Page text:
- Applicants don't have to meet obscure grant requirements, jump through hoops, or even be held accountable for the money they receive. This means that if someone is inspired by a particular idea, they don't need to compromise that idea to meet some seemingly irrelevant application criteria or foundation obligation. This ability to follow one's own muse results in a high variability in submissions, a diversity of applicants, and a sense of freedom that can be inspirational.
- The Awesome Foundation is the only philanthropy that enables people to form their own philanthropy. There is something about the idea of the Awesome Foundation that is contagious. Its openness, lack of formal structure and small consensus-oriented team size allow micro-foundations to be easily replicated. This deeper sense of individual ownership over the giving process could be a powerful motivator towards larger-scale social good.
- The focus is on funding individuals to get things started that they wouldn't otherwise start. There is latent awesome idea potential in all of us - the snag appears to be getting off our ass and executing on it. So the Awesome Foundation's mission is to help you introduce awesome into the world. Not the continuation of mediocre stuff. More awesome.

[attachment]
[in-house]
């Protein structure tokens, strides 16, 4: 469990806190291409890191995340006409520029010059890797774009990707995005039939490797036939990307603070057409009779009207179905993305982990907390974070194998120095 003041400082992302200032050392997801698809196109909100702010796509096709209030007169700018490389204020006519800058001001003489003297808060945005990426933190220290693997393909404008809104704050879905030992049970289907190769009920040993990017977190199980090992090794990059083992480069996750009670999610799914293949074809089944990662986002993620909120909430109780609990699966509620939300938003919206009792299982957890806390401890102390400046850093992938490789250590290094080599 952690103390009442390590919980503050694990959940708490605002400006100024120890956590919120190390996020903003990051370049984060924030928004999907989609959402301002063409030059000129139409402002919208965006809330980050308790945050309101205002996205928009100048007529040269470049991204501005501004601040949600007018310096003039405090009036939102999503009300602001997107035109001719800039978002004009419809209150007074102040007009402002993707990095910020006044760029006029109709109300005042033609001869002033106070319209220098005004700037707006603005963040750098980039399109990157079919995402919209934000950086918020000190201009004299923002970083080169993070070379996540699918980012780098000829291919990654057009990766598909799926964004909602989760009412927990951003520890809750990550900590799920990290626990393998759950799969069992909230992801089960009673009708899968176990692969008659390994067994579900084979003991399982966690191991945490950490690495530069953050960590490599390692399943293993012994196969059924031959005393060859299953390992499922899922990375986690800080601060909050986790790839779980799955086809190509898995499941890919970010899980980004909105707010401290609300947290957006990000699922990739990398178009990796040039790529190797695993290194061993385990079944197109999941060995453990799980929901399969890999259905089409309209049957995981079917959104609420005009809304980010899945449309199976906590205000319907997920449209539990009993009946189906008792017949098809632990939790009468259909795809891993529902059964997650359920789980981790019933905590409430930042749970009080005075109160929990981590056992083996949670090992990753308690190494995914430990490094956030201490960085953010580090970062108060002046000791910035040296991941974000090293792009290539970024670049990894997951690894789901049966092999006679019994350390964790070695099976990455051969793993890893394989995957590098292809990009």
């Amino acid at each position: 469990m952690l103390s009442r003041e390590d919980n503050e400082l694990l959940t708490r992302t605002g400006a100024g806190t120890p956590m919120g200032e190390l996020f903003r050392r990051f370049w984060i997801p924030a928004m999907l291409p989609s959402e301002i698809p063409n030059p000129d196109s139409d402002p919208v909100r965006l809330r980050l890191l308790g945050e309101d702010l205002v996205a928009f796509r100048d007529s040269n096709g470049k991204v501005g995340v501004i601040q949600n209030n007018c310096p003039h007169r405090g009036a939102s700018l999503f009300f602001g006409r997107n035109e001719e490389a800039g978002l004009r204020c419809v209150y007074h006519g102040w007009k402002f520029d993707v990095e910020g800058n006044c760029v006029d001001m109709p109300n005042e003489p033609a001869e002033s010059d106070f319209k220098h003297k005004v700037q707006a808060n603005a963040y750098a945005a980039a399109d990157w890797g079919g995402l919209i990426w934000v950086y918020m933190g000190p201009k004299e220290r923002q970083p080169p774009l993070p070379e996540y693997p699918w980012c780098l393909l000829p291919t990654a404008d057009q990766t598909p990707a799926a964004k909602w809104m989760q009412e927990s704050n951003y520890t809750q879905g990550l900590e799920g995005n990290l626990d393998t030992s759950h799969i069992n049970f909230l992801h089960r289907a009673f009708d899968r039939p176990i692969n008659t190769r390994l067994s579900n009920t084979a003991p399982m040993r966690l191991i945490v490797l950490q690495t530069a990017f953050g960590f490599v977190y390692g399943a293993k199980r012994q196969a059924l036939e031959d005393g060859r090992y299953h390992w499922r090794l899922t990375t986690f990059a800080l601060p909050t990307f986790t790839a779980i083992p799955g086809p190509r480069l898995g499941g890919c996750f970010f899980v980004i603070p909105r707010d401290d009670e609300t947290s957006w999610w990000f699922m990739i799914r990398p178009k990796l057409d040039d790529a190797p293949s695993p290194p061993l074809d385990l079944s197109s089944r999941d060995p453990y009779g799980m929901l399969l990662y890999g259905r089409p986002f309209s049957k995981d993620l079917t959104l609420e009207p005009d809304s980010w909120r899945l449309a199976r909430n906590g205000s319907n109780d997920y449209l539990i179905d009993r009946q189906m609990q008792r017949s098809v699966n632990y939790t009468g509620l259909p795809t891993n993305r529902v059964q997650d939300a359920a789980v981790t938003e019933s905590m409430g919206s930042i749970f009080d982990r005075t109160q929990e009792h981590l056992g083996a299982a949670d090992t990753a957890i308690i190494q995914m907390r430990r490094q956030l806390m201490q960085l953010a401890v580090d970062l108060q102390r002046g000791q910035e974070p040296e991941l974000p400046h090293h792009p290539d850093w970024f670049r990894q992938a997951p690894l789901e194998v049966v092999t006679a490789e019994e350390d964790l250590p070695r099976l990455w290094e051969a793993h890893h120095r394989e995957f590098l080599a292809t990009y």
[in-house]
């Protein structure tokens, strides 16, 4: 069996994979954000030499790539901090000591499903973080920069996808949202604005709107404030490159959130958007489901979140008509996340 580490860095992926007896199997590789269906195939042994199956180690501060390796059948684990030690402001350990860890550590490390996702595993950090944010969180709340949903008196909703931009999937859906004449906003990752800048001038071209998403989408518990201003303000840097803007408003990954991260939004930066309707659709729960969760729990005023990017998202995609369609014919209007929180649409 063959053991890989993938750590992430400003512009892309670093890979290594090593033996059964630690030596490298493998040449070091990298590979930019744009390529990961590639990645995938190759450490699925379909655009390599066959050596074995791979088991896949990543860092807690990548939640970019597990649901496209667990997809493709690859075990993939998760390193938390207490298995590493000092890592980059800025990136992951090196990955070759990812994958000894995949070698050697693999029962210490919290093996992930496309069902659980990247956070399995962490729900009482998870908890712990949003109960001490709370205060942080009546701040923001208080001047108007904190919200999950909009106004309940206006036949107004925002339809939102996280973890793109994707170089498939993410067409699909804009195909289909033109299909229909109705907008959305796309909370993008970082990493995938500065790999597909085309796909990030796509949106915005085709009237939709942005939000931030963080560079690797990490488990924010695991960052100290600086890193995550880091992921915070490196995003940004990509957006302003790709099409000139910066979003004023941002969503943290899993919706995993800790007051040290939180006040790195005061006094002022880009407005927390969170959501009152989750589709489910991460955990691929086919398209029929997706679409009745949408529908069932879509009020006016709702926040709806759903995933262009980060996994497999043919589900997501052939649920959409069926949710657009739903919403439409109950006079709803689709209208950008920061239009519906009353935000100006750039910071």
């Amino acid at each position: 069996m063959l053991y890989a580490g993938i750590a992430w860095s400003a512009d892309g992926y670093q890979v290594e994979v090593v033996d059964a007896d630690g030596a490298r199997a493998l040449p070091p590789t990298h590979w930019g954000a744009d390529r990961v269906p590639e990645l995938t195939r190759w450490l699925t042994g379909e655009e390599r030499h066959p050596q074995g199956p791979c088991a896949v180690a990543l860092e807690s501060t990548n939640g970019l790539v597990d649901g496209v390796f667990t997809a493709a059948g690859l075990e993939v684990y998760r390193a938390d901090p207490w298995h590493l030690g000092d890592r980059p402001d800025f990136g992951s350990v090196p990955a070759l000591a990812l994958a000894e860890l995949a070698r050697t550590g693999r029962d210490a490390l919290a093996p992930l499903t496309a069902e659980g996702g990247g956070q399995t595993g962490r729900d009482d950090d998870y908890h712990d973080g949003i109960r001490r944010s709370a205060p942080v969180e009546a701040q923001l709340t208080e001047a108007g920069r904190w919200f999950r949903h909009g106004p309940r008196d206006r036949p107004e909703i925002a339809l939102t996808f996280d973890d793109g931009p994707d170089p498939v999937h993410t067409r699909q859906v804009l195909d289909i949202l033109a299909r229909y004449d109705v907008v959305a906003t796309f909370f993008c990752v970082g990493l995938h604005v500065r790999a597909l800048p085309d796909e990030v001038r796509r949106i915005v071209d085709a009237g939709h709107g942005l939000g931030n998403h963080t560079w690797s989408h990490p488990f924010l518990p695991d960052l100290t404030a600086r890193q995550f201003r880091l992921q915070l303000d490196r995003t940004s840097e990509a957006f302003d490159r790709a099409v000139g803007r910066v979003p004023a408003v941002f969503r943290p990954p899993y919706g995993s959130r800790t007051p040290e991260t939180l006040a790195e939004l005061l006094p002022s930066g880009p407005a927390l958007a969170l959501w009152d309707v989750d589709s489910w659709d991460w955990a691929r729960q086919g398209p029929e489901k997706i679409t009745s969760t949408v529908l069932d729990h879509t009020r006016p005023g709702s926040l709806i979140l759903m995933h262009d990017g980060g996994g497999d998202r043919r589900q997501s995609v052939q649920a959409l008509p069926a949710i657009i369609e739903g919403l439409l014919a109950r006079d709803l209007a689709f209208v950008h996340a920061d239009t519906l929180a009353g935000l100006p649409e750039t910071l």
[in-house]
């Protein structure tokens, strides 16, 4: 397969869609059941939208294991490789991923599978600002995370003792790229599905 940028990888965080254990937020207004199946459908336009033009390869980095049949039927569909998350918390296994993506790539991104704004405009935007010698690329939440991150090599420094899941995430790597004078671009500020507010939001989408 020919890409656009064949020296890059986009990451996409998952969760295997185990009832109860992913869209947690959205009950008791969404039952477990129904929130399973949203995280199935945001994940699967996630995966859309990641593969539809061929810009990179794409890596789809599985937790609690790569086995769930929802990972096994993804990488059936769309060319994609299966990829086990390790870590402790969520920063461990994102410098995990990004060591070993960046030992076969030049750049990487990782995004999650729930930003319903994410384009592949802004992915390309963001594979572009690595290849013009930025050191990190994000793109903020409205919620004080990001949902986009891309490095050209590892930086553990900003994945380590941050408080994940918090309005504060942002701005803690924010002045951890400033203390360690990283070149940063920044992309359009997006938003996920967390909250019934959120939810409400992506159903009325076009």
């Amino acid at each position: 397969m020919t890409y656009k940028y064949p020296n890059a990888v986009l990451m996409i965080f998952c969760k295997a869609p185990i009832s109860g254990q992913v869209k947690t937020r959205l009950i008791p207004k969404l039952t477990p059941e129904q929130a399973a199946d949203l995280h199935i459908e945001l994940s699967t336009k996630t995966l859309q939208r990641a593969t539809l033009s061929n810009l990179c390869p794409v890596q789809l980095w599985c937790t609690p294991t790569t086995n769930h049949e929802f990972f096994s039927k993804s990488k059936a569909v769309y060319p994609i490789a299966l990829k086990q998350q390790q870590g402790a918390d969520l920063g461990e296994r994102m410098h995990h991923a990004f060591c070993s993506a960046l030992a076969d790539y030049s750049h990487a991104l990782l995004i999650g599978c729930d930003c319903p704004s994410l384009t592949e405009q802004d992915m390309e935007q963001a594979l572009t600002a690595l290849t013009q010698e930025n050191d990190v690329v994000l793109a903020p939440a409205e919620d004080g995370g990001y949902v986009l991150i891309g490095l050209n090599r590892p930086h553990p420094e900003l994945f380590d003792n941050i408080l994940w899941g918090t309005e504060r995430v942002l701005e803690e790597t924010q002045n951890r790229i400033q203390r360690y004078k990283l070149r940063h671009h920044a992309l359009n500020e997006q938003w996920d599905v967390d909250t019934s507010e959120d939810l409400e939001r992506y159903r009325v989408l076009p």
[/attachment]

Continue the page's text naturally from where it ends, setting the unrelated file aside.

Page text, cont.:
- There is no hard and fast definition of what awesome is. Each micro-trustee brings a different definition and evaluation criteria, and this diversity of opinion permits surprise and delight inside each friendly monthly debate
- Awesomeness is, well, awesome. Most of the world is structured to encourage the creation of lowest common-denominator crap. Crap results from ideas being evaluated on their broad appeal, practicality, proven track record, or predictability of outcome. Awesomeness instead is about novelty, surprise, excellence, uniqueness, and wild and risky ideas. If we're going to fix the world's really big problems, we are going to need more wild and risky ideas.
Full Disclosure: I'm a founding member of the Awesome Foundation and an active micro-trustee.
The Awesome Foundation is a simple idea. We support people doing awesome things in the world. Every month we give out a $1,000 of our money to an idea we think is awesome and should be released upon the world.
Yes, but what do you think is awesome?